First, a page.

Readable yet extremely comprehensive history books
January 16, 2015 10:54 AM   Subscribe

I just finished reading The Emperor of All Maladies: A Biography of Cancer again and it was just as incredible if not more so the second time around. I'm wondering if there are other nonfiction books of similar quality and comprehensiveness for other topics - primarily looking for a diabetes book but also interested in any other comparable books.

After reading The Emperor of All Maladies I feel like I've got a decent foundation not only for what cancer is and what can cause it but also its treatment (both past and present) and what the future might hold for patients.

A young cousin of mine recently discovered that he has juvenile-onset diabetes, and I realized that I knew absolutely nothing about it. I've been looking for a similar book, some sort of "biography of diabetes" but haven't had much luck.

One of the things I liked most about The Emperor of All Maladies was how readable it was, and how much context it provided about the disease.

Does such a book exist for any other illnesses beyond cancer? I'm very interested in finding a comprehensive and readable book about diabetes but am also interested in any other books that you think might compare to The Emperor of All Maladies.

posted by cybertaur1 to Education (30 answers total) 99 users marked this as a favorite
Best answer: "The Noonday Demon: An Atlas of Depression." Not current on the latest science at this point but excellent history.
posted by Snarl Furillo at 11:00 AM on January 16, 2015 [4 favorites]

Best answer: Are you interested in illness/disease only? If not, may I suggest Cod: A Biography of the Fish that Changed the World.
posted by MsMolly at 11:02 AM on January 16, 2015 [2 favorites]

Best answer: I like these books too; they seem to be called 'microhistories'.

My recommendation would be Salt: A World History.
posted by Monochrome at 11:23 AM on January 16, 2015 [3 favorites]

How We Die by Sherwin Nuland doesn't go into as much detail for each of the seven most common causes of death but is really good. Likewise One Doctor by Brendan Reilly.
posted by peanut_mcgillicuty at 11:23 AM on January 16, 2015 [2 favorites]

Kurlansky (who wrote the Cod book referenced above) is great; I especially enjoyed Salt: A World History.
posted by phoenix_rising at 11:24 AM on January 16, 2015 [1 favorite]

Response by poster: Not exclusively looking for illness/disease-related books (though I realize that my question was pretty much all about that topic).

Thanks for the recommendations!
posted by cybertaur1 at 11:24 AM on January 16, 2015

(Oops, Monochrome posted just as I was making my post.)
posted by phoenix_rising at 11:24 AM on January 16, 2015

Rats, Lice, and History is a classic "biography" of the Rickettsia bacteria that causes typhus.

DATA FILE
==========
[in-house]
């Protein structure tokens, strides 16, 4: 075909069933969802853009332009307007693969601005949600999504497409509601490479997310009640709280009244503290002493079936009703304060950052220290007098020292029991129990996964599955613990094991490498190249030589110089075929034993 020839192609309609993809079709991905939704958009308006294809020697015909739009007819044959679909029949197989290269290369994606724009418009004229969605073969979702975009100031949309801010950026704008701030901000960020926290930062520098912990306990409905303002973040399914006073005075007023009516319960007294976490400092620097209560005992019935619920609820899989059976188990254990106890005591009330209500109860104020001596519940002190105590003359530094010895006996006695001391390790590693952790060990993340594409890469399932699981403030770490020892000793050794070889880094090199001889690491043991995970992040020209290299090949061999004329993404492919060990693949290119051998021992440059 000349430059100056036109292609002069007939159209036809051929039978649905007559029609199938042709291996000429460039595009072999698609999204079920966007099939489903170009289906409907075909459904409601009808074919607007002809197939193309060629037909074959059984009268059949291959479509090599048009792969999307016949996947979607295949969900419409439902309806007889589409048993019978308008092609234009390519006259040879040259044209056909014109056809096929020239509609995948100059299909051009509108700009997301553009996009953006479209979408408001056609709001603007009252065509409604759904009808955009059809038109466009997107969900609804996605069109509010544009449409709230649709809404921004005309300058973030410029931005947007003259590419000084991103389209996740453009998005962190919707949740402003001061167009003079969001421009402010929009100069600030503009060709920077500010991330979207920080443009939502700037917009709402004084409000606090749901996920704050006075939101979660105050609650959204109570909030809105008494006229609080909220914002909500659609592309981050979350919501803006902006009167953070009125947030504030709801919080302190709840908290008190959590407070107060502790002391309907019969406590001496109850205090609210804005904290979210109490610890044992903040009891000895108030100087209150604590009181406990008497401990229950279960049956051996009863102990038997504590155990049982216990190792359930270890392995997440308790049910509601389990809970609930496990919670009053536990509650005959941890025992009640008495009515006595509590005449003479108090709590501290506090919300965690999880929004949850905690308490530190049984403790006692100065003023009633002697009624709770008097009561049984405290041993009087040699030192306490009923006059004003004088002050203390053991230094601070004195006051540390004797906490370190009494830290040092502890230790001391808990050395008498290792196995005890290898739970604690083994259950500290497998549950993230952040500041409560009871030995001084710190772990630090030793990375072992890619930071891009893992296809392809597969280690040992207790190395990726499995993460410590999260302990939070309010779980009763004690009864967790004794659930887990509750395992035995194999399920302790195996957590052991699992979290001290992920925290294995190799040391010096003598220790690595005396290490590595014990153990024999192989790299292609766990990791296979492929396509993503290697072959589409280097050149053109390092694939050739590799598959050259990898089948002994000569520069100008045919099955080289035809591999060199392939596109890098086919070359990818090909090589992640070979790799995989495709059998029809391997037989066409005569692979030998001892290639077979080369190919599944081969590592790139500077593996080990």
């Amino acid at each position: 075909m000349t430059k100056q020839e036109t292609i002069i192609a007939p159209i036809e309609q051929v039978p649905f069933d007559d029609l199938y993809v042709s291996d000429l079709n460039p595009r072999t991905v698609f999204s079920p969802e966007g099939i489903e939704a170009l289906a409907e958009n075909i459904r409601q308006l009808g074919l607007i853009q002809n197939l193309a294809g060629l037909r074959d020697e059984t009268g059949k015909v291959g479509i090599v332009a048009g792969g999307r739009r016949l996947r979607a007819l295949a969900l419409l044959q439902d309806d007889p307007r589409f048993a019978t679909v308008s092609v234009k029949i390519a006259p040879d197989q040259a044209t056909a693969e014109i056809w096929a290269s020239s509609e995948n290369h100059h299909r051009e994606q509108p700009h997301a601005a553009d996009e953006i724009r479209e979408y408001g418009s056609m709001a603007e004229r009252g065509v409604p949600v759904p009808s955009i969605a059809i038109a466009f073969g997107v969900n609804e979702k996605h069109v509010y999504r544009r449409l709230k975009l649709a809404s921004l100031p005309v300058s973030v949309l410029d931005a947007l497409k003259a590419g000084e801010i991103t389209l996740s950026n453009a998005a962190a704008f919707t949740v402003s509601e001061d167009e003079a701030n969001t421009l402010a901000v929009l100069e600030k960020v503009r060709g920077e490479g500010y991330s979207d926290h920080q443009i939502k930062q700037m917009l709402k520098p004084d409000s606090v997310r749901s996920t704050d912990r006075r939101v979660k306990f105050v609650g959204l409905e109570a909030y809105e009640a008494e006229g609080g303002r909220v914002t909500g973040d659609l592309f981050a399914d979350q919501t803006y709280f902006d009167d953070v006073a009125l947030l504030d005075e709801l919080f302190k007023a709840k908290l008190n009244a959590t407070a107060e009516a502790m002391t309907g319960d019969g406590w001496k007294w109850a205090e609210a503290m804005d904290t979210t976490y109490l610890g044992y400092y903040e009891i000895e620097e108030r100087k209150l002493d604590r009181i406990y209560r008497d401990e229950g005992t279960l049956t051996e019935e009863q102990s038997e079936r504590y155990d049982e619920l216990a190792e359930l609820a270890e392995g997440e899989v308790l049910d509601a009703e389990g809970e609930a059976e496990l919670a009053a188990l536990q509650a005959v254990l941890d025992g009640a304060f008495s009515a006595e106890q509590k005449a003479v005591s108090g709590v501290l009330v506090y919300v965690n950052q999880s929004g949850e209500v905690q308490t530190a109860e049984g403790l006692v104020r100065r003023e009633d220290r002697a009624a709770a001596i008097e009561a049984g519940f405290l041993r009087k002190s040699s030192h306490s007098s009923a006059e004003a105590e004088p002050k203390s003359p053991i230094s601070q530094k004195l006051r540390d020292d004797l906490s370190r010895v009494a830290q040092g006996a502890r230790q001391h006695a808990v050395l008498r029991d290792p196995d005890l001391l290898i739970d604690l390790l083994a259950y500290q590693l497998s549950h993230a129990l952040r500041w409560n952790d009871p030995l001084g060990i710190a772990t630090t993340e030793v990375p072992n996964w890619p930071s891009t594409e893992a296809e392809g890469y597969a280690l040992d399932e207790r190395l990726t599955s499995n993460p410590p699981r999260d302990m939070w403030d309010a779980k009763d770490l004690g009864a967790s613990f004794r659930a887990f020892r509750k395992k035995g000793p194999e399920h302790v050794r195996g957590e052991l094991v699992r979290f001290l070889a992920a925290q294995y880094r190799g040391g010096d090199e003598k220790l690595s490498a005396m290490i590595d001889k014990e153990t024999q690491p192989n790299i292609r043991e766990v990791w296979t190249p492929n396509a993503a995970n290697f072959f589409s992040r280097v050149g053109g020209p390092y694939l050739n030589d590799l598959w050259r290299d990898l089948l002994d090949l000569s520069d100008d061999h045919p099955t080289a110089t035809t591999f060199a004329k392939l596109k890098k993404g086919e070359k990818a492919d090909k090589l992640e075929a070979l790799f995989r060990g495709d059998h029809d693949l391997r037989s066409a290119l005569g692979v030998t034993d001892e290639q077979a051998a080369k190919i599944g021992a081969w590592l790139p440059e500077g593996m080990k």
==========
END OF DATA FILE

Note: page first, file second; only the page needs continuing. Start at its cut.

posted by ottereroticist at 11:38 AM on January 16, 2015 [2 favorites]

Not quite the same, but still biomedical: The Immortal Life of Henrietta Lacks by Rebecca Skloot is a facinating look at one of the most common test cultures used in medicine.
posted by bonehead at 11:40 AM on January 16, 2015 [2 favorites]

I remember really enjoying "Ghost Map" by Steven Johnson. It's more a biography of a specific outbreak than a biography of a disease. Very readable book about a huge cholera outbreak in Victorian London, how it was dealt with in that cultural context, and how it relates to the development of epidemiology in general.
posted by kensington314 at 11:43 AM on January 16, 2015 [3 favorites]

I felt like I learned a lot about tuberculosis when I read Mountains Beyond Mountains by Tracy Kidder.
posted by dawkins_7 at 11:45 AM on January 16, 2015 [1 favorite]

The writer Erik Larson does a lot of these - the first (and best to my mind) is Devil In The White City, which covers both the 1893 Worlds' Fair and the actions of the guy who was arguably the country's first serial killer. His other books combine pairs of seemingly-disparate things - a history of meteorology and a hurricane, or the invention of radio and the capture of an English serial killer, or US European diplomacy and the Third Reich. And it looks like his new one combines the Lusitania sinking with U.S. Progressive Era politics.

Also, cartoonist Larry Gonick is such an exhaustive and comprehensive writer that his "Cartoon Guides to [blank]" are sometimes assigned as supplementary reading in colleges; his "Cartoon History of the Universe/Cartoon Guide to the Modern World" series begins with the Big Bang and ends in 2003, and is WAY well done.
posted by EmpressCallipygos at 12:01 PM on January 16, 2015 [5 favorites]

Best answer: It's not particularly long but Susan Sontag's Illness as Metaphor is a wonderful study on the history of symbolic interpretations of biological disease through history that I felt like I learned a lot from.
posted by kaspen at 12:21 PM on January 16, 2015 [2 favorites]

I enjoy Simon Winchester's books; his Krakatoa: The Day the World Exploded goes into things like the history of the Dutch East India Company and the pepper trade (which is why the nearby settlements destroyed in the eruption were established) and the rise of amateur Victorian scientists (who helped capture data about the atmospheric effects thanks to the ubiquity of in-home barometers).

He gives similar treatments to his book about the San Francisco Earthquake; I'm looking forward to reading his book about the compilation of the Oxford English Dictionary (with major contributions from a man in a lunatic asylum!) later this year.
posted by Gelatin at 12:22 PM on January 16, 2015 [2 favorites]

Best answer: I like this sort of writing as well; you might like anything by John McPhee, and as for health related, King of Hearts is a good read about the origins of open heart surgery.
posted by TedW at 12:23 PM on January 16, 2015 [2 favorites]